Washington Times: Growing up female in Iran, Layla did not know happiness. At age 13, her family sold her to a man who forced her into prostitution. At 18, she was arrested and sentenced to death for adultery, while her pimp only paid a fine. The Washington Times
By Margaret Coker
COX NEWS SERVICE
TEHRAN — Growing up female in Iran, Layla did not know happiness.
At age 13, her family sold her to a man who forced her into prostitution. At 18, she was arrested and sentenced to death for adultery, while her pimp only paid a fine.
In contrast, Shadi Sadr, an Iranian lawyer, was raised with the world at her feet. When small, her parents encouraged her education. As a young adult, she was free to travel and marry a man whom she loved.
These women’s different fates aren’t unusual in Iran, an Islamic republic of 70 million people, where on the same street some women run businesses while others walk anonymously behind their husbands, waiting to speak until given permission.
In Iran, women can drive, vote and own property. They also can be legally independent from male relatives — a status that is rare in the rest of the region, where the male-dominant tenets of Islam and tribal culture often subjugate women.
Yet Iran’s legal system also codifies traditions that confer second-class status for women. A woman’s testimony in court is worth half that of a man’s. A girl is considered an adult under the law at age 9, but the age for boys is 13. The laws also deny women equal rights in divorce, custody and inheritance.
But Layla’s story — a young woman forced into prostitution and condemned to death for it — is extraordinary in how it turned out.
Her fate changed two years ago, when Ms. Sadr, a crusading lawyer on women’s rights in Iran, walked into her cell and saved her. Today, Layla lives in a women’s shelter, ready to start a new life at age 22. Her family name is being withheld at the request of the shelter where she lives, for fear that people from her past might seek retribution for telling her story.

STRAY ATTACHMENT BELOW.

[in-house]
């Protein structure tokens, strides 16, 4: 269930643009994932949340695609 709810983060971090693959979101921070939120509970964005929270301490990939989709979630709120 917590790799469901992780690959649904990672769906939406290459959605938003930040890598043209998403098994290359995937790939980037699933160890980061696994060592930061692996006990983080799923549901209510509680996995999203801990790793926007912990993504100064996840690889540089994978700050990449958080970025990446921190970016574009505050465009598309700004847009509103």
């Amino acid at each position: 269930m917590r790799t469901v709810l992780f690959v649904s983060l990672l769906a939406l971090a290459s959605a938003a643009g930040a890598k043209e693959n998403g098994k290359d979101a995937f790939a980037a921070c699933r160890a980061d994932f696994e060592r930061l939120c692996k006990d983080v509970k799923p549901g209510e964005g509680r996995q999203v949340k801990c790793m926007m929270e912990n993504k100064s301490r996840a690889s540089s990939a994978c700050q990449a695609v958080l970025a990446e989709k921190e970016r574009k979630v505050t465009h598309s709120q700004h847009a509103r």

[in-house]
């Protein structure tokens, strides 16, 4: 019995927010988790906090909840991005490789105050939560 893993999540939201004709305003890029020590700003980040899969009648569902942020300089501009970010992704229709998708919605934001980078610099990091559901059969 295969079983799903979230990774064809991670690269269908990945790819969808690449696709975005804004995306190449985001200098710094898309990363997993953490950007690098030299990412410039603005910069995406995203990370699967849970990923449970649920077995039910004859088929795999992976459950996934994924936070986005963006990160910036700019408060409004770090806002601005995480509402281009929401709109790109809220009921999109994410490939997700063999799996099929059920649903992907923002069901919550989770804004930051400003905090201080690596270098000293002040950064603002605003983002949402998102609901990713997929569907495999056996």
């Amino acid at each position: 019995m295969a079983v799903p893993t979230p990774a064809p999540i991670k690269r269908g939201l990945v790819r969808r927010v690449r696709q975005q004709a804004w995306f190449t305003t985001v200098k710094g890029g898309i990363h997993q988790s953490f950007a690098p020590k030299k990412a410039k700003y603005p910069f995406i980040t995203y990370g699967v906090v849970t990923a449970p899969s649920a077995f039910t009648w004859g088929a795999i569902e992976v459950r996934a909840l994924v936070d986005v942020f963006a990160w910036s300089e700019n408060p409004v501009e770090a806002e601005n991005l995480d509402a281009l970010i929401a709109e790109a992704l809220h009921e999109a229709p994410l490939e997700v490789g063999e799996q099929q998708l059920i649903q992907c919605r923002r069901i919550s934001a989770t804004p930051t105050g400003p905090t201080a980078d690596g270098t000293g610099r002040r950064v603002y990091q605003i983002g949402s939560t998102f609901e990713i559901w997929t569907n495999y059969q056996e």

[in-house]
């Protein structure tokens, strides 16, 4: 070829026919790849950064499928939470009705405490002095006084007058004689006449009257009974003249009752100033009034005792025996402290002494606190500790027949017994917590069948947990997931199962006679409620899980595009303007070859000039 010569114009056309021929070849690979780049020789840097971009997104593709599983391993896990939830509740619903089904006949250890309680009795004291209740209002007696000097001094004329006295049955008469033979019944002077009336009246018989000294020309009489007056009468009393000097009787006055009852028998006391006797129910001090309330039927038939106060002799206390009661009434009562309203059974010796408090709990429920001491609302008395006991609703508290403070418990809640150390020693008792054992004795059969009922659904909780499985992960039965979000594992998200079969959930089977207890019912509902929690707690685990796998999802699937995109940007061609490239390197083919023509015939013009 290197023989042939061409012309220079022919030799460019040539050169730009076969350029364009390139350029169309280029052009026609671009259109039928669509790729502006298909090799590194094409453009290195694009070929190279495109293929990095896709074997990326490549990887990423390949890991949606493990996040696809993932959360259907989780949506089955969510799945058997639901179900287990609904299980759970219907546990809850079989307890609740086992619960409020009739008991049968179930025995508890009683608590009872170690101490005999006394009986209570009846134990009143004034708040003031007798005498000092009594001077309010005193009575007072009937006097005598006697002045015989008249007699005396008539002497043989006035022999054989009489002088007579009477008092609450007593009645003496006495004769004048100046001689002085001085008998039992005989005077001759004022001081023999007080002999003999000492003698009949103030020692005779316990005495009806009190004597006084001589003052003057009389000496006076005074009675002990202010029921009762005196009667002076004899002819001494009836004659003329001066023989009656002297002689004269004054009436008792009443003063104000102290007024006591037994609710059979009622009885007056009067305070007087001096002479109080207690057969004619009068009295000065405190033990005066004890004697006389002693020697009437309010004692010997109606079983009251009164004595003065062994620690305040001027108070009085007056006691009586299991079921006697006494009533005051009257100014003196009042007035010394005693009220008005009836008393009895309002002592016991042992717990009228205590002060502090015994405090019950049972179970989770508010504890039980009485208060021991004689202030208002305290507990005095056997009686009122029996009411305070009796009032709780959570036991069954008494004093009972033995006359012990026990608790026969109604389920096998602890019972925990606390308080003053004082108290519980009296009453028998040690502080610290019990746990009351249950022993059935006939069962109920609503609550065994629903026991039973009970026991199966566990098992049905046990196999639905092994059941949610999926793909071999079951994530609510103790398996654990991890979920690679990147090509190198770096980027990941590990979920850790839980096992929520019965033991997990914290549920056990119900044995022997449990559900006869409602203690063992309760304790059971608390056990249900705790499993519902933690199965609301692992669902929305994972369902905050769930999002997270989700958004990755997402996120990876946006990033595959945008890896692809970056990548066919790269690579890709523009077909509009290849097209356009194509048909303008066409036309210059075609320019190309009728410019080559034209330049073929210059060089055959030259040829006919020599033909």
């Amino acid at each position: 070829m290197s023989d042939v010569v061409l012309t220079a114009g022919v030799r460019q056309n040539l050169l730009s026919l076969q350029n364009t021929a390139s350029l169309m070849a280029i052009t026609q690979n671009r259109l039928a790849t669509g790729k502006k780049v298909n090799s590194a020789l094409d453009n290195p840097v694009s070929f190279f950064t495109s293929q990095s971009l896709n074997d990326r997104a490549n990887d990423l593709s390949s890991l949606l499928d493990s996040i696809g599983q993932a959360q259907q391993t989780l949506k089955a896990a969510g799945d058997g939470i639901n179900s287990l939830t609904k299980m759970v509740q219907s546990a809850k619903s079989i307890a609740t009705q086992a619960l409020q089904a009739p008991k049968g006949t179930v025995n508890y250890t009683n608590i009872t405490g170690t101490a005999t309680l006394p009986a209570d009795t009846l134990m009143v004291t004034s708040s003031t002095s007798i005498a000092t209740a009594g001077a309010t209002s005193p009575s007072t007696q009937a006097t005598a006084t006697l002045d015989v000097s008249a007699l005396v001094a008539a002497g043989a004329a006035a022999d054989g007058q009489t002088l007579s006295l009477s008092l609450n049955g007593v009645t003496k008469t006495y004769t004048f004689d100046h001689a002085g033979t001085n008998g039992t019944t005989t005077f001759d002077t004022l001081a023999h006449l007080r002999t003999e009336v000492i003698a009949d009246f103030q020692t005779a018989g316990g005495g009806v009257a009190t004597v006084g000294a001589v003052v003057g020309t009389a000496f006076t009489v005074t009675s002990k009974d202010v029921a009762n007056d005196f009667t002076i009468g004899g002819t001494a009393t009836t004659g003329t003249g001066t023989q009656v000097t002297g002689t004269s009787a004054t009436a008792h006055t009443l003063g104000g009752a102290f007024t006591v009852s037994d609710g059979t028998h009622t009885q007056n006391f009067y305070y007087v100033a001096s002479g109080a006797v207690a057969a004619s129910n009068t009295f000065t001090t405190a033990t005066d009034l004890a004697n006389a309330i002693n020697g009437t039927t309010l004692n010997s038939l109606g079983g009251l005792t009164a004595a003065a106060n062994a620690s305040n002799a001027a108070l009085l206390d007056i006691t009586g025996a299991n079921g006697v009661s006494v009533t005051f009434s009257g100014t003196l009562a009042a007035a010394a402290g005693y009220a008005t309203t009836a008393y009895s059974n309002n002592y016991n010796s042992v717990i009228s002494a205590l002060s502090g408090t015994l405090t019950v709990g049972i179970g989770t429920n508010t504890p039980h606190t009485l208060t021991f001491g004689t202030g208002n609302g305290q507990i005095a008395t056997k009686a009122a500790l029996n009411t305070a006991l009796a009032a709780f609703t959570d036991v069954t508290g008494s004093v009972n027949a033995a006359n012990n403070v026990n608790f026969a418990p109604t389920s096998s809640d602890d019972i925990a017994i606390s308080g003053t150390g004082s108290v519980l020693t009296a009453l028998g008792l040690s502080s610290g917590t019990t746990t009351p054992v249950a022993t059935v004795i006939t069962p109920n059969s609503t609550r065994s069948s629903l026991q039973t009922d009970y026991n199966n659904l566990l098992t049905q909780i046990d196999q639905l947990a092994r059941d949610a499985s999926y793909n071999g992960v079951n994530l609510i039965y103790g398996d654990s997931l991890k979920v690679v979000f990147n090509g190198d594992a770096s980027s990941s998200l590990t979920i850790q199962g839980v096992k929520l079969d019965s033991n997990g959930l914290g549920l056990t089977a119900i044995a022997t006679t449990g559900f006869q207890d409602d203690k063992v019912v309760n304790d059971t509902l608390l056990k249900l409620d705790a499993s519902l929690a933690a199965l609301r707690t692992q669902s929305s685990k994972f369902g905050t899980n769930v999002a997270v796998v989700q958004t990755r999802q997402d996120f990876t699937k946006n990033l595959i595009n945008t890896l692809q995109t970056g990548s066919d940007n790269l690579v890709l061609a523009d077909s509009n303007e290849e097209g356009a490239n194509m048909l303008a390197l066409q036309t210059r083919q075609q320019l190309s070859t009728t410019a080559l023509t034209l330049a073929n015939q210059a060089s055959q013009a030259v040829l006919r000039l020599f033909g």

Layla’s ruddy face carries an easy smile, and the sparkle in her walnut brown eyes offers no hint of the harshness of her past.
“When I was little, I didn’t have any dreams for my life,” said Layla. “All my life, people hurt me … until Shadi came. Now, each day is better than the last.”
A Persian proverb says: If fate doesn’t adjust to you, adjust yourself to fate. It has been used to console women — and resign them — to the harsh realities of life in Iran. Ms. Sadr and her colleagues want to banish this proverb from everyday life.
Growing up chattel
Layla grew up with her parents and two brothers in a three-bedroom home in Arak, an industrial city about 120 miles south of Tehran. She helped her mother around the house, a task that her father told her made it impossible for her to attend school.
Her father rarely worked, a situation typical for families in the crime-infested, working-class town. To get money, Layla’s parents sold her to a man who they knew wanted to prostitute her, Ms. Sadr and Layla’s social workers said.
For a father to sell his daughter is legal in Iran if done in the form of a marriage contract. At the age of 13, Layla became the legal wife of her pimp.
The cultural and legal traditions of Iran left her no way out. Girls are raised to obey their fathers. Once married, women have to obey their husbands. Judges, no matter the circumstances, usually side with the man in cases related to domestic disputes, said lawyers practicing civil and domestic law.
That was Layla’s predicament when police arrested her at 18, having survived two pregnancies and the trauma of having to give up both babies. Authorities charged her with prostitution and adultery.
While awaiting trial, Layla tried to defend herself against the charges. She told stories of incest at home as a child and physical brutality from her husband.
“My whole, life nobody listened to me, no one understood my problems, and no one believed me when I told them the terrible things that had happened. Everybody judged me and thought the sexual abuse was my fault,” Layla recalled.
When he heard her accusations, the judge decided she was responsible for seducing her brother. He sentenced Layla to death by stoning the punishment the Koran commands for both adultery and incest.
A different life
Ms. Sadr, 33, decided to become a lawyer because stories like Layla’s were too close for comfort, even for someone with her privileged and independent life. Most university students in Iran are women. Parliament has a small but consistent number of elected female members. Women excel in all fields open to them: the arts, education, business, law.